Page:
Thursday, March 22, 2007
Too sexy for this publisher
There is a thought I've expressed elsewhere in these pages, namely that publishers sometimes dismiss a pitch because the person sending it clearly has low social skills and poor judgement -and that's not unreasonable, because low empathy leads to bad writing. You need empathy to write characters, or at least a sense of how people behave.
Does this mean that all writers are sweet, empathic people?
Well, obviously not. Most of the ones I know are very nice; I suspect some writers act badly because they are, by their nature, emotional people who can overreact; but some, possibly, are just ratty, unpleasant gits.
However, you may notice, if you peruse discussion websites for aspiring writers, that some people take this as evidence that there's no need to observe the usual etiquettes when trying to find yourself an agent or publisher. 'Why should I have to go out of my way? Lots of successful writers don't.'
This is a position I would counsel against. For one thing, when approaching publishers, if you really want your book published then you ought to do whatever maximises its chances of being considered, and it's simply more in your interests. It can do no possible harm to observe the etiquette, and it may do you harm if you don't - in which case, the biggest loss will be yours. But for another, the behaviour of other writers is no guide to your own.
The analogy that occurs to me comes from a documentary I saw about speed dating. (Comparing publishing to dating is, as you know if you've been hanging out here for a while, something I do from time to time, mostly because it seems to work.) Three of the men taking part in this filmed speed date were, secretly, members of some club that taught an Aggressive Flirting Technique. Its principle was to make the woman want your approval by acting like you were out of her reach and putting her on the back foot with negative remarks - I'm sure the method will be familiar to many of you. The technique was supposed to be infallible, a bulletproof limousine ride to lots and lots of sex with compliant, beautiful, submissive women.
To my gleeful amusement, these men had the absolute worst approval rating of all the men taking part in the experiment. Most men there got between two and six matches, based on acting naturally and trying to be likeable. Not so our Infallible Technique friends, though. One of them got one match, way below average. The other two guys got no matches at all; not a single woman wanted to see them ever again. One woman, having written either 'yes' or 'no' on her scorecard for most of the men, filled in an Infallible's box with, instead, a note reading 'arse'. They were not popular.
But chatting to friends, I've heard people say, 'I've seen that technique work'. And quite possibly it has. The making-a-woman-want-your-approval method is, I suspect, copied from watching a certain kind of sexually successful man, generally of the kind that leads gentler men to mutter 'Why do girls always go for bastards?' into their pints. Such a man has sufficient looks, status and confidence to get away with flirting-through-negation. It works, he does it and lots of pretty women sleep with him. Sounds nice, no?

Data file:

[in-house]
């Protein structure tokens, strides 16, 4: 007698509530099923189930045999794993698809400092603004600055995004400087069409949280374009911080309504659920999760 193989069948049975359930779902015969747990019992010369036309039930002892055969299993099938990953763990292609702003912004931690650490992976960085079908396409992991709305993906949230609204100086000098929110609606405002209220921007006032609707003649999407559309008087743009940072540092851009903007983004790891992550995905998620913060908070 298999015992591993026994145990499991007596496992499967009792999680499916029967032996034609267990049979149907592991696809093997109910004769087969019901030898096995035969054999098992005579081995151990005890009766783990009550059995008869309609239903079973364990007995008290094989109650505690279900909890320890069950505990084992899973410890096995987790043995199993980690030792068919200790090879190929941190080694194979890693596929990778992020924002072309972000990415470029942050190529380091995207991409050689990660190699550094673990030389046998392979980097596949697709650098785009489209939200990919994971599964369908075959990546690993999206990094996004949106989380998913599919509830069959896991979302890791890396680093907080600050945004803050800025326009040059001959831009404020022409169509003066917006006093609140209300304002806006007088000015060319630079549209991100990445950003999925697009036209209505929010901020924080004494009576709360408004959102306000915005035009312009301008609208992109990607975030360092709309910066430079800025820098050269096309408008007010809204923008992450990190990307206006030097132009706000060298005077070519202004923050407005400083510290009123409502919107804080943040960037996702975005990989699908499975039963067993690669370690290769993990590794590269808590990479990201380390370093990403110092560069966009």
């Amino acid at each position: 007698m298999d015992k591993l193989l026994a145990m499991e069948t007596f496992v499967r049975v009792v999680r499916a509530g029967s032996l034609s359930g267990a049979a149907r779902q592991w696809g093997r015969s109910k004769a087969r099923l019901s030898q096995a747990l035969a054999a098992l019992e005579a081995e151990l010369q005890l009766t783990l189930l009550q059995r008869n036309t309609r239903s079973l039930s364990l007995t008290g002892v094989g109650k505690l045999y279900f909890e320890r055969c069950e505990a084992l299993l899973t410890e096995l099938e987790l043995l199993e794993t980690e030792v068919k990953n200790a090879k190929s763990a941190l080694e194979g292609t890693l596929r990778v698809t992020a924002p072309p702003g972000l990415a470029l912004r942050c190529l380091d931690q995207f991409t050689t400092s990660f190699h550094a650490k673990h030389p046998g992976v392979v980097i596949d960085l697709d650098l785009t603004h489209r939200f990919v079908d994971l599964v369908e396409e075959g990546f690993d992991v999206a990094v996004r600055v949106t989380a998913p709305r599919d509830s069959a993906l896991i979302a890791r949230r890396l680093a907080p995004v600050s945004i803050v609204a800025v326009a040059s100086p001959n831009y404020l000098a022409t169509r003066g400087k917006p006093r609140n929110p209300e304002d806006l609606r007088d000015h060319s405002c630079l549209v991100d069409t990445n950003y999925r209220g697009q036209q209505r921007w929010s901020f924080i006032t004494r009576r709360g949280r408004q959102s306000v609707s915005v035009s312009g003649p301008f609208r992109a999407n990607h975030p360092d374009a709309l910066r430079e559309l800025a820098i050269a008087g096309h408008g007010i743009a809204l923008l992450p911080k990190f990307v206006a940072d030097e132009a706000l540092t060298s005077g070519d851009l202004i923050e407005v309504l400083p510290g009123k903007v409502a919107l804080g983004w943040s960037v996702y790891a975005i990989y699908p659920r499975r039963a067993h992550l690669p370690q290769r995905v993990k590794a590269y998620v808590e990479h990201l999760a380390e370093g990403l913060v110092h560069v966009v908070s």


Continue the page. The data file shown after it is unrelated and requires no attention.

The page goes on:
But it's a Pen Fatale technique. He can make it fly because he learned it through a combination of trial and error, instinct, and feeling out what suited his personality. Social confidence and social skill enable him to navigate a tricky technique without crashing and burning. I have the strong suspicion, however, that a man who tries that method because he's read in a book that it works is not going to have the skill to pull it off. If he could make it work, he'd have worked it out for himself. It's a high-risk strategy, that only some people can do successfully. In that little experiment, women who the Flirting School men tried it on thought the guys were arrogant and rude, not cool and desirable. It backfired, because the guys were doing it mechanistically, following an instruction manual, rather than out of a sense of what worked for them. (If they'd had better judgement to begin with, for one thing, they might have realised that might work over several hours in a bar, surrounded by mutual acquaintances who aren't openly on the pull themselves, does not transfer smoothly into a speed dating environment, where you have only three minutes apiece to spend with twenty different women, flirting while surrounded by strangers, all of whom are flirting as well. But that's what I mean. A sexually successful, socially skilled man would have had the wit to adapt his technique to the environment; they didn't, because they were going on imitation rather than intelligence. Silly boys.)